5. Feels blindsided by a franchisee’s problem that goes public.

Effective

  1. Has broken out the contract into manageable lists, with some criteria that are not simply “yes” or “no.” The checklist requires detail and explanation to complete.
  2. Regularly communicates with franchisees. Pushes out updates and notifications quickly and in real time.
  3. Documents store conditions using a cloud-based mobile technology on a readily accessible device. Use of a nimble platform alerts senior managers to core inefficiencies, enabling them to act on their findings at a particular location and assign follow-up tasks. Therefore, compliance is well-documented.
  4. Understands that franchisees need to operate their business during business hours and can benefit from new technologies.
  5. Can predict franchisee failures before they happen. And in the worst-case scenario, if the franchisee relationship results in legal action, the franchisor has thorough documentation of non-compliance.  

If your operations sound more like the “Ineffective” model, don’t fret. The “Effective” model is well within reach. It starts with your commitment to explore new systems and update your processes through technology.

Get started by looking at what Zenput can do for restaurants and c-stores.  Or schedule a demo here.

Topics: Business Operations, Franchise

How McDonald’s Can Make New Menu Item Execution More Manageable

By Joe Skupinsky

mcdonalds interior.jpgHas McDonald’s finally hit its stride with its newly announced menu items? Analyst Andrew Strelzik of BMO Capital Markets thinks so. From a stock perspective, he believes that McDonald’s is on pace to reach its 2019 objectives, which includes a cash return to shareholders. Finally, some good projections for the Golden Arches.

When it comes down to it, a $22 to $24 billion cash return to shareholders comes down to brand initiatives. According to Strelznik, McDonald’s is poised to benefit from new menu items, a corresponding large-scale marketing project to promote the new items, and a stronger brand image to support demand. McDonald’s is set to take advantage of an improving restaurant environment that will emerge in the second half of the year.

Today’s modern food culture values real, made-to-order food, and McDonald’s seems to have gotten the message. By mid-2018, customers who order a Quarter Pounder can expect a fresh beef patty off the grill, not from out of the freezer. The move to go fresh comes after the chain tested the fresh beef burgers at more than 400 restaurants in Dallas and Tulsa, OK, for about a year.Competitors Wendy’s, In-N-Out Burger and Shake Shack all use fresh beef. Considering that McDonald’s revenue fell for the fourth year in a row last year, it might have been time for the company to return to its roots: the hamburger. That’s really what it comes down to, right? Quality food served in a quality environment by friendly staff. Everything else is a distraction (a point Carl’s Jr. and Hardee’s seem to have realized by dropping the sexy ads and introducing a Baby Back Rib Burger).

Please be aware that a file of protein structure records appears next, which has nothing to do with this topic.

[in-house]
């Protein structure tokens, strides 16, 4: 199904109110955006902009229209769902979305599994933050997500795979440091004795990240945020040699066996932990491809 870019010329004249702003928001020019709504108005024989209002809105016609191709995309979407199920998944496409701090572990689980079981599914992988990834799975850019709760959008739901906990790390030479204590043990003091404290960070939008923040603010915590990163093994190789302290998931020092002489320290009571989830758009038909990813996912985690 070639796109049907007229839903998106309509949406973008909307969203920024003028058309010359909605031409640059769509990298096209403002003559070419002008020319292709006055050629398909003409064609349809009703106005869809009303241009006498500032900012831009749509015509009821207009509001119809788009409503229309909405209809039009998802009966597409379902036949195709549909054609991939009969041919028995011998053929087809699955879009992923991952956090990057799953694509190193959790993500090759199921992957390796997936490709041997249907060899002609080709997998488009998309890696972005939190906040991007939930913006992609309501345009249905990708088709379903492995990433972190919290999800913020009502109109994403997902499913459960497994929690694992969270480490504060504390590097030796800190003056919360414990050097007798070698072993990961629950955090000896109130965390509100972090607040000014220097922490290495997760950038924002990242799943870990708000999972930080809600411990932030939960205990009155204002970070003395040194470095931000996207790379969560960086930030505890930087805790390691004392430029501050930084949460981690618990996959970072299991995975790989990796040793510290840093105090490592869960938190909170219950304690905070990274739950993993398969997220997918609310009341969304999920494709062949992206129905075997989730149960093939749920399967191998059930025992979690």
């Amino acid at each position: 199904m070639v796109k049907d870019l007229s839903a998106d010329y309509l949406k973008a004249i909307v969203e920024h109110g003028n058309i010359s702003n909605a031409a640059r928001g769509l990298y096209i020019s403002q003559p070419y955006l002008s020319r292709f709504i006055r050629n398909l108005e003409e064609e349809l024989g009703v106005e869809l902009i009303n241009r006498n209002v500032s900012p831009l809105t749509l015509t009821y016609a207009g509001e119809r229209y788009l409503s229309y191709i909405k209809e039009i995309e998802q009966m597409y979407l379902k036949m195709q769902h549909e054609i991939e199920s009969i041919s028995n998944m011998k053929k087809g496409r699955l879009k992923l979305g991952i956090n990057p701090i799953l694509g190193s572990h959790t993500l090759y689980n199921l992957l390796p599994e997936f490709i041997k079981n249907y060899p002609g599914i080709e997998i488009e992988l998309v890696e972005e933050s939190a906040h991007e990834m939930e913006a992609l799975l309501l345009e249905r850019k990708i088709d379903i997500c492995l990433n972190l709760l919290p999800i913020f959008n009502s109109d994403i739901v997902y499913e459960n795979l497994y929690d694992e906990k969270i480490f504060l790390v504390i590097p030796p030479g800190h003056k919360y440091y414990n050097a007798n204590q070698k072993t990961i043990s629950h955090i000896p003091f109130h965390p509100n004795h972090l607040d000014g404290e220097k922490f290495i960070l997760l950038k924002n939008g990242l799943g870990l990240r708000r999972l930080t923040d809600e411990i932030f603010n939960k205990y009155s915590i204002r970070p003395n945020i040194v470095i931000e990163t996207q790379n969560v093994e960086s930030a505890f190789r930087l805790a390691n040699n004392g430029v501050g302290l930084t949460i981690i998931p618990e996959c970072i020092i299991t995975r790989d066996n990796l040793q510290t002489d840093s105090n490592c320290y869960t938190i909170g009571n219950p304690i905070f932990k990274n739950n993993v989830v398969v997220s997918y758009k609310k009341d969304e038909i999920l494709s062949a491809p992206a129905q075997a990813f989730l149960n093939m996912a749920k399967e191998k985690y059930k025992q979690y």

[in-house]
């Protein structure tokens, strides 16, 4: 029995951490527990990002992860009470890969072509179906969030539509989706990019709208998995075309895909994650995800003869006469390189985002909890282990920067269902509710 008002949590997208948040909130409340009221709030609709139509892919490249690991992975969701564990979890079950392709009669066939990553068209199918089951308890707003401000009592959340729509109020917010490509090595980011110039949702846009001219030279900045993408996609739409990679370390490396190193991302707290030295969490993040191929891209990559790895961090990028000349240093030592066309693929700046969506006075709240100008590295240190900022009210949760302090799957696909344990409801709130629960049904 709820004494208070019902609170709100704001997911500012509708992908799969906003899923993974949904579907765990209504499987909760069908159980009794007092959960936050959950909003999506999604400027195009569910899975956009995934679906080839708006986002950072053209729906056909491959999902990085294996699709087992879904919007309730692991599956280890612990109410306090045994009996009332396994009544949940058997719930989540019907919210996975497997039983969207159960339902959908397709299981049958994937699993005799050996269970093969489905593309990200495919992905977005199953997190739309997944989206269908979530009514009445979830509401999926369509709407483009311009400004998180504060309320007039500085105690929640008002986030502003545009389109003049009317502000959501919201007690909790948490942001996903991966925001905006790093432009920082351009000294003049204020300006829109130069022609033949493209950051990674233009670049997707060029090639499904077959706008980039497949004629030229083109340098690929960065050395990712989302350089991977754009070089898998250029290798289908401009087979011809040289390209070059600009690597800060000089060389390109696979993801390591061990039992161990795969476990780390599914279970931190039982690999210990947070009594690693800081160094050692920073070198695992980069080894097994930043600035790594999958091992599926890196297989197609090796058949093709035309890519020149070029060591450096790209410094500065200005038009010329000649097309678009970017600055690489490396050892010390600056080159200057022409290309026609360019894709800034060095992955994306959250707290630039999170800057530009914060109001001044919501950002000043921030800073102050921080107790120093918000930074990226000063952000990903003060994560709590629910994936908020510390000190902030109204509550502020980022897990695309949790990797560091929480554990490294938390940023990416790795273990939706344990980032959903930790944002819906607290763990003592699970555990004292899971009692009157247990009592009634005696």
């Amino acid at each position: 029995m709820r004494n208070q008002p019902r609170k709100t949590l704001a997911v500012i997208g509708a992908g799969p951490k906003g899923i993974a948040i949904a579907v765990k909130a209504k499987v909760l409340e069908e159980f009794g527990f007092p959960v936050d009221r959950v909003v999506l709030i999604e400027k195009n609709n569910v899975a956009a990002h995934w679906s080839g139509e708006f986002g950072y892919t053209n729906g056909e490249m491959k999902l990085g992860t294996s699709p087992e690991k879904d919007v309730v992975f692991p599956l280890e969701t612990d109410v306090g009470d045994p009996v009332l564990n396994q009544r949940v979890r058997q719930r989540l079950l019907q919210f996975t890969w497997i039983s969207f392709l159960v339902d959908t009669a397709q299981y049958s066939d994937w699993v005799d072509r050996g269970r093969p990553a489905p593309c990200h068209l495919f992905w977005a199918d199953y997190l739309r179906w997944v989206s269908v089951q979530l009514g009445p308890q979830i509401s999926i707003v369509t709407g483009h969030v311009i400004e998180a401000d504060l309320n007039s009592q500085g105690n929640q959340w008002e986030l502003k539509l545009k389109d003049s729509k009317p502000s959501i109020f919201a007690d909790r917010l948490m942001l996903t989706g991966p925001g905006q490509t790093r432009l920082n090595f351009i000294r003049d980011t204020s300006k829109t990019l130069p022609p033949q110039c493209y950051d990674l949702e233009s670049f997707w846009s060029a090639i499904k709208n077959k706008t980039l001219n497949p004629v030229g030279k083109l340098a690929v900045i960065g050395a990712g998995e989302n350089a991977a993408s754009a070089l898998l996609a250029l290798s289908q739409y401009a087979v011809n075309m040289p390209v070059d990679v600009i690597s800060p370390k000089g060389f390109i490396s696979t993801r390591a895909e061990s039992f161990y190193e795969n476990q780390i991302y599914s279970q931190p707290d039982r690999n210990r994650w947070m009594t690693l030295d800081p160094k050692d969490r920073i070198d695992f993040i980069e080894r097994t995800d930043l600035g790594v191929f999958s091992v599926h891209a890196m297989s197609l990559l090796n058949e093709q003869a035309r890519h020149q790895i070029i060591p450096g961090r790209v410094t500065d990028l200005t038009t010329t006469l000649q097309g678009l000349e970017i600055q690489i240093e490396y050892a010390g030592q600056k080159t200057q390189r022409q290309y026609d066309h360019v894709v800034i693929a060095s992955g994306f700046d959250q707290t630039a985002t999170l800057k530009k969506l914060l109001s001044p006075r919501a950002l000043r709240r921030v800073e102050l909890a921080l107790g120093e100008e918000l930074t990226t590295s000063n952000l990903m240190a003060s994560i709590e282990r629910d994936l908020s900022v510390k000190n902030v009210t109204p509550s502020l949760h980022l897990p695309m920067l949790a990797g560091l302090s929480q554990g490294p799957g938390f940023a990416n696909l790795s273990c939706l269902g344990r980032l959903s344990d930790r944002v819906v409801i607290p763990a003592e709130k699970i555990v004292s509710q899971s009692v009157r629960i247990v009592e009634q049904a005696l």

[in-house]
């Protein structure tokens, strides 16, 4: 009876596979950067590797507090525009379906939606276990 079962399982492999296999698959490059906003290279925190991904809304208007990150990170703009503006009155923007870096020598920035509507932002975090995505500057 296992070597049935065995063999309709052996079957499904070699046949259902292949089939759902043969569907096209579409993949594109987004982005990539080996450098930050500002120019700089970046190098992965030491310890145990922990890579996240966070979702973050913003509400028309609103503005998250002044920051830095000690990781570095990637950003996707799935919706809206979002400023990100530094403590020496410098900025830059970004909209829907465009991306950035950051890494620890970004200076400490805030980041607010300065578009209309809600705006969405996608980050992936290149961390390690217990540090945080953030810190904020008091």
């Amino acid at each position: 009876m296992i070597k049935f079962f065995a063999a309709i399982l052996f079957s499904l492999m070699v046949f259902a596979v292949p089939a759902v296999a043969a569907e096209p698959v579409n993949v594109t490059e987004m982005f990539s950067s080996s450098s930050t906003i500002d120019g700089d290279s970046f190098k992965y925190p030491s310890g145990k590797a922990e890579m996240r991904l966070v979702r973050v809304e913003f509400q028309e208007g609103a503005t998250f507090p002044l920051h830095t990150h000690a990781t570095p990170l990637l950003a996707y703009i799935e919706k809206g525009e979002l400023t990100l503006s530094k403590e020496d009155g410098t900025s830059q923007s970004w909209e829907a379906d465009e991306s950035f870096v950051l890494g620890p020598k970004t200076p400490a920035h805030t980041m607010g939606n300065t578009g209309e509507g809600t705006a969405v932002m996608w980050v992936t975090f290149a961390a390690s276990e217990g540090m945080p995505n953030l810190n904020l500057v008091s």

Combine that with the fact that McDonald’s has recently lowered prices across its drink menu, and launched a line of Minute Maid slushies in the Midwest and South. Indeed, it seems like Mickey D’s has a spring in its step as it aims to recapture lost customers.

Food Safety is a Top Concern Among Franchisees

As a brand initiative, McDonald’s fresh beef is exciting, but don’t forget that when it was first being tested in restaurants, franchisees were rightfully concerned about speed of execution and food safety. According to a Nomura survey, one franchisee wrote, “If we do not handle the meat perfectly, there is an opportunity for bacterial invasion of our product.”  

That is absolutely true, and brings to light storage, handling, and preparation concerns. Food safety is a wide-scale, concerted effort that requires attention to detail, documentation and adequate follow-up. It’s one thing to test a concept in 400 restaurants. It’s another ballgame to have more than 10,000 restaurants offering fresh beef. And in an organization as sprawling as McDonald’s, food safety is going to require the initiative of forward-thinking franchisees.

Forward-thinking is about using technology to your advantage. It’s about realizing that there’s a better way to communicate through real-time, cloud-based technologies, and that there’s a better way to document kitchen conditions than paper and pen.

Let’s face it: it’s safe to never change your menu and to never change. It’s also how brands lose—when they can’t adapt. As one McDonald’s franchisee stated, "Our line continues to slow down with added items and will continue to do so. However, we are a restaurant and we ought to always serve the best food so [the slow down of the line] may not outweigh the positive [of adding fresher ingredients]."

A lot of critics have wondered if McDonald’s would ever be able to make a comeback. It seems like all the pieces are finally coming together. The question remains: are franchisees up for the challenge? Will they be able to navigate the “noise” of more foot traffic, avoiding distraction and prioritizing food safety?

There are tools to help franchisees create a consistent customer experience. Check out Zenput’s mobile form for gaining store insights and contact us for a demo.

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Topics: Restaurants, restaurant cleanliness, cleanliness